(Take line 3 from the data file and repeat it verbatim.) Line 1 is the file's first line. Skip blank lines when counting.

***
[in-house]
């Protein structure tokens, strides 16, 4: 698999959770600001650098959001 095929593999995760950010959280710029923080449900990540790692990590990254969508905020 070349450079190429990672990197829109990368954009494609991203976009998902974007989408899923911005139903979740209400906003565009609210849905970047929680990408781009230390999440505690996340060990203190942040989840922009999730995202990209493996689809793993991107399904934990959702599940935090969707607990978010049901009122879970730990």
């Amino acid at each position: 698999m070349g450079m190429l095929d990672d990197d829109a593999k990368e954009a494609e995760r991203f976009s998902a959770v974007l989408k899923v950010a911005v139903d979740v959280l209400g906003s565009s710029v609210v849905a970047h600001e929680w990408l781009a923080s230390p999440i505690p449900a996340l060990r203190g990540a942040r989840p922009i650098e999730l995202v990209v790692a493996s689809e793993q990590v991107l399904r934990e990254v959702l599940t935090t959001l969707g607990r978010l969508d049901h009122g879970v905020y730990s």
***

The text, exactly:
């Amino acid at each position: 698999m070349g450079m190429l095929d990672d990197d829109a593999k990368e954009a494609e995760r991203f976009s998902a959770v974007l989408k899923v950010a911005v139903d979740v959280l209400g906003s565009s710029v609210v849905a970047h600001e929680w990408l781009a923080s230390p999440i505690p449900a996340l060990r203190g990540a942040r989840p922009i650098e999730l995202v990209v790692a493996s689809e793993q990590v991107l399904r934990e990254v959702l599940t935090t959001l969707g607990r978010l969508d049901h009122g879970v905020y730990s």